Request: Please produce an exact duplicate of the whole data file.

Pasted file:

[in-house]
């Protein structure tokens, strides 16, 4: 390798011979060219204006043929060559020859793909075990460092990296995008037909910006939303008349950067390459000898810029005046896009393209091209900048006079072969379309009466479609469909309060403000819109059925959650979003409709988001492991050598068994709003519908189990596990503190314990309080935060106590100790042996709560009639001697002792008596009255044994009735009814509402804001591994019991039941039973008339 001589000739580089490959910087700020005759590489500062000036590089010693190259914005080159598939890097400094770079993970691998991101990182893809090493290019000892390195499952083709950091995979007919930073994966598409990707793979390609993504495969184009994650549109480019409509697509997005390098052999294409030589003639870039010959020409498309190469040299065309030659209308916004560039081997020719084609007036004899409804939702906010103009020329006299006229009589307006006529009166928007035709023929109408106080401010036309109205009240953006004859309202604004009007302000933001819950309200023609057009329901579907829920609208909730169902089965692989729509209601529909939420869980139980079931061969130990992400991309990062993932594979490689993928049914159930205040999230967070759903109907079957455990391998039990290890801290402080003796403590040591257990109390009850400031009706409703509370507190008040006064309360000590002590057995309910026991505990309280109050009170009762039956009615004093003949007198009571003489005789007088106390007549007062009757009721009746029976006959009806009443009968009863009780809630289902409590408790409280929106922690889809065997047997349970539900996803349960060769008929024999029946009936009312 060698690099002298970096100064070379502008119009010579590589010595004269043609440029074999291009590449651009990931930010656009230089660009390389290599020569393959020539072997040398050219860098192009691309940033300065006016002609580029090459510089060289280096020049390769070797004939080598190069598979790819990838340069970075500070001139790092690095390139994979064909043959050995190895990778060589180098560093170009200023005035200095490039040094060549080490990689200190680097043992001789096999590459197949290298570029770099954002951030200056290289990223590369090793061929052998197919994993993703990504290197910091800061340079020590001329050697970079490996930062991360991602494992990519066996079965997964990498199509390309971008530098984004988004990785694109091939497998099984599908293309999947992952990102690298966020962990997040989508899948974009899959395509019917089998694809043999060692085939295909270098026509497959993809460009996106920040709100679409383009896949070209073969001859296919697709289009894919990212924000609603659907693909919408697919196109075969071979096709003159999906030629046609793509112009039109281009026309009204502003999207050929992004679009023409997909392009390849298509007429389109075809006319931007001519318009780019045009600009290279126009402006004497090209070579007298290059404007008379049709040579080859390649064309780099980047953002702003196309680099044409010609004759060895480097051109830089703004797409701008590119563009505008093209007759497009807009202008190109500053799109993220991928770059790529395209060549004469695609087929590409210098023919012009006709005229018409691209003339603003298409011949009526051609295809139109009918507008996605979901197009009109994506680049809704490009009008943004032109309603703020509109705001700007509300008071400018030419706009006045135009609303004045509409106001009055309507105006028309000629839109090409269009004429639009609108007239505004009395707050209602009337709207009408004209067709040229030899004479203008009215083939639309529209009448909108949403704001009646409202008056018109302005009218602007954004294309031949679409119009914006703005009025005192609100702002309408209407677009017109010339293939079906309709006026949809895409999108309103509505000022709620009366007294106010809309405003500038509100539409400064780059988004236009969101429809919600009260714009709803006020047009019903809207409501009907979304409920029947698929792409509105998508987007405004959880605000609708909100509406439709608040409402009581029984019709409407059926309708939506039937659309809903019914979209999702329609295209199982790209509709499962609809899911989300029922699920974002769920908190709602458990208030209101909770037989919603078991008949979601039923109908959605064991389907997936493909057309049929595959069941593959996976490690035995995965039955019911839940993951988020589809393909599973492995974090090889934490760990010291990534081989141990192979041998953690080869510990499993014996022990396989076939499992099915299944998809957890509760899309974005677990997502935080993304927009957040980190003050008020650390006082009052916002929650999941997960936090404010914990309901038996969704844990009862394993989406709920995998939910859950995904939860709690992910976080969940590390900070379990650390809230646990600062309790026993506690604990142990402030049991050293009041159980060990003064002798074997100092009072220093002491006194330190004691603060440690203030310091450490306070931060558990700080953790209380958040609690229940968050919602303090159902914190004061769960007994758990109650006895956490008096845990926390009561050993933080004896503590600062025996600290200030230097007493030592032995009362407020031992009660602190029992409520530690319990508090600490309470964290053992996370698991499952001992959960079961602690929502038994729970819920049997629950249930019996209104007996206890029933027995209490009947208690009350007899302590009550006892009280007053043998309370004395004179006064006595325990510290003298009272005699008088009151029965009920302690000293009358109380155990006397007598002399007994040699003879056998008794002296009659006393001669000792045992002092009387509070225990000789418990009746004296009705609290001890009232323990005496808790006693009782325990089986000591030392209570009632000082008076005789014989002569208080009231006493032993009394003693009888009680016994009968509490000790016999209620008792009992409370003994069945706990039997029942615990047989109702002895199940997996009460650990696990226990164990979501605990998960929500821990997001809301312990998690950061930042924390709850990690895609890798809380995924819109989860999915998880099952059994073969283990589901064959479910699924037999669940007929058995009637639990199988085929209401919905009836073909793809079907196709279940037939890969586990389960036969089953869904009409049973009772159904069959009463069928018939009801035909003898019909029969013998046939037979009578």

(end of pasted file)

[in-house]
């Protein structure tokens, strides 16, 4: 390798011979060219204006043929060559020859793909075990460092990296995008037909910006939303008349950067390459000898810029005046896009393209091209900048006079072969379309009466479609469909309060403000819109059925959650979003409709988001492991050598068994709003519908189990596990503190314990309080935060106590100790042996709560009639001697002792008596009255044994009735009814509402804001591994019991039941039973008339 001589000739580089490959910087700020005759590489500062000036590089010693190259914005080159598939890097400094770079993970691998991101990182893809090493290019000892390195499952083709950091995979007919930073994966598409990707793979390609993504495969184009994650549109480019409509697509997005390098052999294409030589003639870039010959020409498309190469040299065309030659209308916004560039081997020719084609007036004899409804939702906010103009020329006299006229009589307006006529009166928007035709023929109408106080401010036309109205009240953006004859309202604004009007302000933001819950309200023609057009329901579907829920609208909730169902089965692989729509209601529909939420869980139980079931061969130990992400991309990062993932594979490689993928049914159930205040999230967070759903109907079957455990391998039990290890801290402080003796403590040591257990109390009850400031009706409703509370507190008040006064309360000590002590057995309910026991505990309280109050009170009762039956009615004093003949007198009571003489005789007088106390007549007062009757009721009746029976006959009806009443009968009863009780809630289902409590408790409280929106922690889809065997047997349970539900996803349960060769008929024999029946009936009312 060698690099002298970096100064070379502008119009010579590589010595004269043609440029074999291009590449651009990931930010656009230089660009390389290599020569393959020539072997040398050219860098192009691309940033300065006016002609580029090459510089060289280096020049390769070797004939080598190069598979790819990838340069970075500070001139790092690095390139994979064909043959050995190895990778060589180098560093170009200023005035200095490039040094060549080490990689200190680097043992001789096999590459197949290298570029770099954002951030200056290289990223590369090793061929052998197919994993993703990504290197910091800061340079020590001329050697970079490996930062991360991602494992990519066996079965997964990498199509390309971008530098984004988004990785694109091939497998099984599908293309999947992952990102690298966020962990997040989508899948974009899959395509019917089998694809043999060692085939295909270098026509497959993809460009996106920040709100679409383009896949070209073969001859296919697709289009894919990212924000609603659907693909919408697919196109075969071979096709003159999906030629046609793509112009039109281009026309009204502003999207050929992004679009023409997909392009390849298509007429389109075809006319931007001519318009780019045009600009290279126009402006004497090209070579007298290059404007008379049709040579080859390649064309780099980047953002702003196309680099044409010609004759060895480097051109830089703004797409701008590119563009505008093209007759497009807009202008190109500053799109993220991928770059790529395209060549004469695609087929590409210098023919012009006709005229018409691209003339603003298409011949009526051609295809139109009918507008996605979901197009009109994506680049809704490009009008943004032109309603703020509109705001700007509300008071400018030419706009006045135009609303004045509409106001009055309507105006028309000629839109090409269009004429639009609108007239505004009395707050209602009337709207009408004209067709040229030899004479203008009215083939639309529209009448909108949403704001009646409202008056018109302005009218602007954004294309031949679409119009914006703005009025005192609100702002309408209407677009017109010339293939079906309709006026949809895409999108309103509505000022709620009366007294106010809309405003500038509100539409400064780059988004236009969101429809919600009260714009709803006020047009019903809207409501009907979304409920029947698929792409509105998508987007405004959880605000609708909100509406439709608040409402009581029984019709409407059926309708939506039937659309809903019914979209999702329609295209199982790209509709499962609809899911989300029922699920974002769920908190709602458990208030209101909770037989919603078991008949979601039923109908959605064991389907997936493909057309049929595959069941593959996976490690035995995965039955019911839940993951988020589809393909599973492995974090090889934490760990010291990534081989141990192979041998953690080869510990499993014996022990396989076939499992099915299944998809957890509760899309974005677990997502935080993304927009957040980190003050008020650390006082009052916002929650999941997960936090404010914990309901038996969704844990009862394993989406709920995998939910859950995904939860709690992910976080969940590390900070379990650390809230646990600062309790026993506690604990142990402030049991050293009041159980060990003064002798074997100092009072220093002491006194330190004691603060440690203030310091450490306070931060558990700080953790209380958040609690229940968050919602303090159902914190004061769960007994758990109650006895956490008096845990926390009561050993933080004896503590600062025996600290200030230097007493030592032995009362407020031992009660602190029992409520530690319990508090600490309470964290053992996370698991499952001992959960079961602690929502038994729970819920049997629950249930019996209104007996206890029933027995209490009947208690009350007899302590009550006892009280007053043998309370004395004179006064006595325990510290003298009272005699008088009151029965009920302690000293009358109380155990006397007598002399007994040699003879056998008794002296009659006393001669000792045992002092009387509070225990000789418990009746004296009705609290001890009232323990005496808790006693009782325990089986000591030392209570009632000082008076005789014989002569208080009231006493032993009394003693009888009680016994009968509490000790016999209620008792009992409370003994069945706990039997029942615990047989109702002895199940997996009460650990696990226990164990979501605990998960929500821990997001809301312990998690950061930042924390709850990690895609890798809380995924819109989860999915998880099952059994073969283990589901064959479910699924037999669940007929058995009637639990199988085929209401919905009836073909793809079907196709279940037939890969586990389960036969089953869904009409049973009772159904069959009463069928018939009801035909003898019909029969013998046939037979009578």